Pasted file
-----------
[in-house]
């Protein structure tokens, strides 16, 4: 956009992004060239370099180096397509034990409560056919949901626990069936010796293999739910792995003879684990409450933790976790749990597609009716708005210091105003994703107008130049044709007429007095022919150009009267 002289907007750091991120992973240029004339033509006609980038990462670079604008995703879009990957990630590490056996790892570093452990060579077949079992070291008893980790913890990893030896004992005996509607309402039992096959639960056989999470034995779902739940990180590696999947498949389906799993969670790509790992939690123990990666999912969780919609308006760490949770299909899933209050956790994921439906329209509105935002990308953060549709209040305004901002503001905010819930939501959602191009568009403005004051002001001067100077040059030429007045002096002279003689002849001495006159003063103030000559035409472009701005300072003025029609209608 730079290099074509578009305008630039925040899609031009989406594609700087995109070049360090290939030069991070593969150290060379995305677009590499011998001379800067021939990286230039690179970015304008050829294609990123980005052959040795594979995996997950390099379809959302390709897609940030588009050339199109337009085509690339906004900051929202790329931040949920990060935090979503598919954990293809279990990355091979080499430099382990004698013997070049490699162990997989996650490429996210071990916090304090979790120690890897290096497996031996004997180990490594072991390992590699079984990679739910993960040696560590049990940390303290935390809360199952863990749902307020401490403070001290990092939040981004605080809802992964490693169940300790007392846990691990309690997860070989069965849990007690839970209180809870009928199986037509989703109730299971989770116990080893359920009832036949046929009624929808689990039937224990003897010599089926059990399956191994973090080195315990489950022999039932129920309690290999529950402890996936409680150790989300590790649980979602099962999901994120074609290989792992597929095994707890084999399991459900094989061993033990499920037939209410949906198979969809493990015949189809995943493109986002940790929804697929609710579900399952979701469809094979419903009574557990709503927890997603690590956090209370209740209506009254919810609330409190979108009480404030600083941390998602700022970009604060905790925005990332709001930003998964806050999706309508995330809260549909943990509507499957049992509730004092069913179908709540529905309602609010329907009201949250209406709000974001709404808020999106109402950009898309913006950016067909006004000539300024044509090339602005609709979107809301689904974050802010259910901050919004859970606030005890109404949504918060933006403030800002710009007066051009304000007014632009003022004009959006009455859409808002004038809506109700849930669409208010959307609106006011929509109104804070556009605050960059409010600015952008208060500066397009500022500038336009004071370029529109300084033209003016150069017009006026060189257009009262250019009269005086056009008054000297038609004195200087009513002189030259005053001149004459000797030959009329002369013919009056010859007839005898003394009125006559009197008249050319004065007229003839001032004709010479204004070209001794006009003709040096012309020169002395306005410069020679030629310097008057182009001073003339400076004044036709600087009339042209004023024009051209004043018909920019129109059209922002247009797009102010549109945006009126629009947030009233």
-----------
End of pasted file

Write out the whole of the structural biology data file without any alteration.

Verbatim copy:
[in-house]
């Protein structure tokens, strides 16, 4: 956009992004060239370099180096397509034990409560056919949901626990069936010796293999739910792995003879684990409450933790976790749990597609009716708005210091105003994703107008130049044709007429007095022919150009009267 002289907007750091991120992973240029004339033509006609980038990462670079604008995703879009990957990630590490056996790892570093452990060579077949079992070291008893980790913890990893030896004992005996509607309402039992096959639960056989999470034995779902739940990180590696999947498949389906799993969670790509790992939690123990990666999912969780919609308006760490949770299909899933209050956790994921439906329209509105935002990308953060549709209040305004901002503001905010819930939501959602191009568009403005004051002001001067100077040059030429007045002096002279003689002849001495006159003063103030000559035409472009701005300072003025029609209608 730079290099074509578009305008630039925040899609031009989406594609700087995109070049360090290939030069991070593969150290060379995305677009590499011998001379800067021939990286230039690179970015304008050829294609990123980005052959040795594979995996997950390099379809959302390709897609940030588009050339199109337009085509690339906004900051929202790329931040949920990060935090979503598919954990293809279990990355091979080499430099382990004698013997070049490699162990997989996650490429996210071990916090304090979790120690890897290096497996031996004997180990490594072991390992590699079984990679739910993960040696560590049990940390303290935390809360199952863990749902307020401490403070001290990092939040981004605080809802992964490693169940300790007392846990691990309690997860070989069965849990007690839970209180809870009928199986037509989703109730299971989770116990080893359920009832036949046929009624929808689990039937224990003897010599089926059990399956191994973090080195315990489950022999039932129920309690290999529950402890996936409680150790989300590790649980979602099962999901994120074609290989792992597929095994707890084999399991459900094989061993033990499920037939209410949906198979969809493990015949189809995943493109986002940790929804697929609710579900399952979701469809094979419903009574557990709503927890997603690590956090209370209740209506009254919810609330409190979108009480404030600083941390998602700022970009604060905790925005990332709001930003998964806050999706309508995330809260549909943990509507499957049992509730004092069913179908709540529905309602609010329907009201949250209406709000974001709404808020999106109402950009898309913006950016067909006004000539300024044509090339602005609709979107809301689904974050802010259910901050919004859970606030005890109404949504918060933006403030800002710009007066051009304000007014632009003022004009959006009455859409808002004038809506109700849930669409208010959307609106006011929509109104804070556009605050960059409010600015952008208060500066397009500022500038336009004071370029529109300084033209003016150069017009006026060189257009009262250019009269005086056009008054000297038609004195200087009513002189030259005053001149004459000797030959009329002369013919009056010859007839005898003394009125006559009197008249050319004065007229003839001032004709010479204004070209001794006009003709040096012309020169002395306005410069020679030629310097008057182009001073003339400076004044036709600087009339042209004023024009051209004043018909920019129109059209922002247009797009102010549109945006009126629009947030009233």